Setting the trap

Stote said sentinel traps are set in tidally influenced salt marsh channels with little fresh water input. More intensive trapping efforts, called assessment trapping, are where trapping is done over the course of several days in one area, but that area isn’t monitored monthly like the sentinel sites. Traps cover a wider range of habitats in the assessment trapping.

Traps are baited with mackerel, pinned to the channel floor, and the timing is set around the tides.

“We’ll set the trap right, essentially, when the tide is coming in,” said Stote. The channel is flooded by the tide, then checked as soon as the trap is exposed by the falling tide. “We’re trying to limit bycatch mortality,” she said, as other native species can also find their way into the traps.

“We only found fish, we didn’t have any green crab or any other kind of crab in our trap,” in her first trap-set in April, said First. The traps will be set for another test again May 18.

How to help

First spends a lot of time kayaking around Grays Harbor and keeps her eyes open for green crab molts, the crabs’ discarded shells.

“I was out in Elk River a couple days ago and found two European green crab molts,” said First.

As part of its monitoring efforts, the crab team has a spot on its website, wsg.washington.edu/crabteam, to report sightings of live green crab and molts. This is the best way for the public to help with the effort to track and eventually remove green crab.

“People just need to take a photograph and leave the crab where it is, which sounds a bit weird, but currently we want to make sure we’re not accidentally disposing of native crab, which can help in the management of green crab,” said Grason. Directions for reporting are on the crab team’s website.

That website also has photographs and detailed physical descriptions of the green crab. Unfortunately, despite its name, its color is not a distinguishing feature as the shell color can vary widely. There are native crab species that are green as well. The key distinguishing feature of this species are the five spines found to the outside of the eye on the shell. This number of spines is different from any other crab you are likely to see on the beach in our area.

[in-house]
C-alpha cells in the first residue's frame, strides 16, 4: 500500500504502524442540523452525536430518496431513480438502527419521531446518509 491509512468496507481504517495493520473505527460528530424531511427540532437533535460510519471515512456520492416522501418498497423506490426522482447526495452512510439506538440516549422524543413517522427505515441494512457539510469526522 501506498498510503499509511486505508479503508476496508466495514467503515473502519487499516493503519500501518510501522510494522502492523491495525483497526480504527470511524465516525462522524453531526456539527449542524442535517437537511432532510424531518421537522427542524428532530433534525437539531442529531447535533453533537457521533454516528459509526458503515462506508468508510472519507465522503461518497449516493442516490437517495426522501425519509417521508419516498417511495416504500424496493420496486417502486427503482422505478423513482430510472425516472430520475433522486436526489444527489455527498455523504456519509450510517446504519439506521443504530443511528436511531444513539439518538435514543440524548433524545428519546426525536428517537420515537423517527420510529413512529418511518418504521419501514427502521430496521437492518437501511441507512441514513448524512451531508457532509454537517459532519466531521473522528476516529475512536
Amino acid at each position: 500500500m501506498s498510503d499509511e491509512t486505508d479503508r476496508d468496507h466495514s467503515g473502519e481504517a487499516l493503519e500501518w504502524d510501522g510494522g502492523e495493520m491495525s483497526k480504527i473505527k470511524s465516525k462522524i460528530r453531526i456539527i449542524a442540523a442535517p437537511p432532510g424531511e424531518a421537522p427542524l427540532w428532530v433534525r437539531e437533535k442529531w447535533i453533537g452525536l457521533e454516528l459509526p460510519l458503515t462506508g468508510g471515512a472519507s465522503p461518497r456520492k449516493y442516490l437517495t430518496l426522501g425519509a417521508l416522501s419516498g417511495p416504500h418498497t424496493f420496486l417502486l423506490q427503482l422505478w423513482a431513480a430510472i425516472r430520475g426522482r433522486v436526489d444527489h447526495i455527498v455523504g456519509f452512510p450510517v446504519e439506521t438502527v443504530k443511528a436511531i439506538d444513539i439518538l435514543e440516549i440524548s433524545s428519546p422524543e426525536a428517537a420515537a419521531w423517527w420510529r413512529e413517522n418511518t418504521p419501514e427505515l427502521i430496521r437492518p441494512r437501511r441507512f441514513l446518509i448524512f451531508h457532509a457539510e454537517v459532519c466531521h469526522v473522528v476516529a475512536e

Removal

There’s no easy way to get green crab out of the environment.

“The desire is to develop a cohesive and collaborative plan that will rely on the efforts of a lot of groups,” said Grason. “The best method we have now is trapping.” There is a lot of effort to hone in on the perfect gear, the perfect trap and bait, but “unfortunately there is no silver bullet when it comes to trapping green crab. It takes a lot of work and a lot of traps to repeatedly pull more and more out. Consistent, repeated effort is needed to drawn down the population.”

 

LEE FIRST | TWIN HARBORS WATERKEEPER 
Local volunteer Craig Zora, left, and Washington Sea Grant Crab Team coastal specialist Alex Stote set a trap on the south side of Grays Harbor near the old Saginaw Mill site in south Aberdeen to monitor for invasive European green crab.

LEE FIRST | TWIN HARBORS WATERKEEPER Local volunteer Craig Zora, left, and Washington Sea Grant Crab Team coastal specialist Alex Stote set a trap on the south side of Grays Harbor near the old Saginaw Mill site in south Aberdeen to monitor for invasive European green crab.

LEE FIRST | TWIN HARBORS WATERKEEPER 
Local volunteer Craig Zora, left, and Washington Sea Grant Crab Team coastal specialist Alex Stote set a trap on the south side of Grays Harbor near the old Saginaw Mill site in south Aberdeen to monitor for invasive European green crab.

LEE FIRST | TWIN HARBORS WATERKEEPER Local volunteer Craig Zora, left, and Washington Sea Grant Crab Team coastal specialist Alex Stote set a trap on the south side of Grays Harbor near the old Saginaw Mill site in south Aberdeen to monitor for invasive European green crab.